KNAC.COM: On the flipside, how was the Metallica tour?

Morton: Very, very cool. It was good opportunity for us, of course, opening for one of the biggest bands in the world. We were really flattered for them to have asked us to come out with them. We had some great shows. When we go out with like a Slayer or a Megadeth or a band like that, chances are most of those people are at least aware of what we do. It’s safe to say that a good portion of the Metallica crowd had not yet been exposed to us. So for us, at that this stage of the game, it was a golden opportunity.

In addition to that, it was a lot of fun to go on tour with people who were our heroes when we were coming up as musicians and to learn first hand that they really are a great bunch of guys, really down to earth people, surprisingly so given their celebrity and their status in the industry and some of the ways they’ve been portrayed. They made us feel at home and made us feel welcome, and for that I’m grateful. We’ve got about 20 more shows with them next summer in Europe, so we’re very excited about that. So all in all it was a great experience.

KNAC.COM: Playing in front of a crowd that was, like you said, not really familiar with you, how did you go over?

Morton: We went over really well. We were, not concerned, we were curious how we would go over with an unfamiliar audience. To be fair, we certainly had our share of fans there every night, the Lamb of God fans were showing up and they were very vocal and very visible and we love them to death for it, but I could definitely feel the momentum of the shows. When we would start playing, people would still be taking their seats, and by the end of our set the faces changed from deer in the headlights to fists in the air. There were no train wrecks, no boos, no catastrophes, at least that I was aware of, and I think we won some people over.

The thing about, say, Slayer is, they are a very, very heavy band, very dark, very aggressive, and the music, at least to my ears, is a little bit similar to what Lamb of God is doing, so it’s not such a stretch for the audience. Metallica has gone through different phases at different eras, until very recently most of their modern stuff is pretty commercial, so their fans are there to hear that. But like I said, they seemed to like us and I know we made some new fans.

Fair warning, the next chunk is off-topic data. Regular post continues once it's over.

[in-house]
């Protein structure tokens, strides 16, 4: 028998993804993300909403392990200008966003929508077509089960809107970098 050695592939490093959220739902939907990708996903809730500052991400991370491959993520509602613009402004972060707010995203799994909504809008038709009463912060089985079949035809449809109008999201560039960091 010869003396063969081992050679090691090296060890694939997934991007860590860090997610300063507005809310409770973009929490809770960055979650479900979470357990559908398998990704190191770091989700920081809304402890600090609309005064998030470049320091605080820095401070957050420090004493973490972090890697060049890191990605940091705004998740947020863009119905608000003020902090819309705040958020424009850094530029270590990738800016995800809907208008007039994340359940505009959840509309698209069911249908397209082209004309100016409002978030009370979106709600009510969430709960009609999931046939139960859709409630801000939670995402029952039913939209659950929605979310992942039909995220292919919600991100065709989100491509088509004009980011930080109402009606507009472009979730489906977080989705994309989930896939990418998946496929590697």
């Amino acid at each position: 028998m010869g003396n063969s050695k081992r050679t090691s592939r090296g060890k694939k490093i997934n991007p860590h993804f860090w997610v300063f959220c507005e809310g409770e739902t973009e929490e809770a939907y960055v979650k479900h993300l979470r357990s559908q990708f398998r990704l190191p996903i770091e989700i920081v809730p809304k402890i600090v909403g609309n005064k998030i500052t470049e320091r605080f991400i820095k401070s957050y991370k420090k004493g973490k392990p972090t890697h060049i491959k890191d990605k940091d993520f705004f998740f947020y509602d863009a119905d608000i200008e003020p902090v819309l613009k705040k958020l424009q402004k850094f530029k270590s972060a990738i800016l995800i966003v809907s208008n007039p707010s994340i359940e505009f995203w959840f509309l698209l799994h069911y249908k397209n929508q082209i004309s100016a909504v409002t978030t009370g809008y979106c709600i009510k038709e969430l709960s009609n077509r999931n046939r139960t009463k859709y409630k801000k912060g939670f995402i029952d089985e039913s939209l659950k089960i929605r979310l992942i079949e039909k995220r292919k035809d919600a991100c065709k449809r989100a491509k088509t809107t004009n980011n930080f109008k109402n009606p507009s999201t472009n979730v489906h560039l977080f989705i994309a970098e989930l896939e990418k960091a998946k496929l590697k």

KNAC.COM: Since everyone else has chimed in on it, what is your opinion of Metallica’s new album?

Morton: It’s great, it’s their best record in a lot of years. They had moved away from where my interest was in them, but good for them, they’ve redefined themselves over and over again, reinvented themselves. And they are a great band and nice guys.

KNAC.COM: Lamb of God is certainly a veteran band, but Metallica’s been around for a lot longer and at a much higher level, no disrespect. Is there anything you guys can take away from someone like that?

Morton: The answer to your question is yes and no. I don’t think there’s things or lessons that we picked up directly from them as a band because we’re two very different situations and two very different types of bands in very different levels of our careers, as you mentioned. But working with them has taught us some things.

It’s one of the few times where, like I said, we’ve been in front of an audience that we felt we had to win over. Early on in our career, when no one knew who we were on our first couple national tours, it was like that, and maybe the main stage at Ozzfest that we played a couple years ago. But even then we felt like we were on our home turf. We learned how to work in an environment that wasn’t necessarily hostile, but it wasn’t necessarily friendly either.

And Metallica plays in the round, which is like being in a boxing ring in the middle of the arena, so we really had to work a four-sided stage instead of a one-side stage. And 14-15 years into our career, that’s the first time we’ve had to do that. We picked up really quick, and I’m really proud of our band and especially our crew for adapting, because those guys really bear the brunt of that. If things don’t get set up just so, it can make things a lot more difficult and really limit your mobility, which you really need in a situation like that.

KNAC.COM: You guys are going to start your own tour in Finland in early February, which seems like the last place on earth you’d want to be in early February.

Morton: Yeah, it’s gonna be dark and it’s gonna be cold. No doubt about that. But there is a festival there, I think it’s called Frostbite or something like that, which is fitting. It’s a big metal festival and our management was asked by the organizers if we would play, and it made sense for us to be there, so that’s where we start the tour. And then we move down to the U.K., which in February isn’t exactly tropical either. We’re going to do a quick tour there with Dimmu Borgir, the Metal Hammer tour, and from there we go to Australia and do some killer festival shows there, and then Japan and Indonesia, and we’ll do all that in a matter for four weeks.

KNAC.COM: So you won’t be launching the new album with shows here?

Morton: No. We won’t be, but by then the U.S. tour will have been announced and tickets will be on sale and we’ll have the video out, so we’ll be able to give it a bit of a kick out the door.

KNAC.COM: Since this is your fifth album, and the last two have done pretty well, do you have any aspirations for the new one to get you “to the next level,” as everyone likes to say?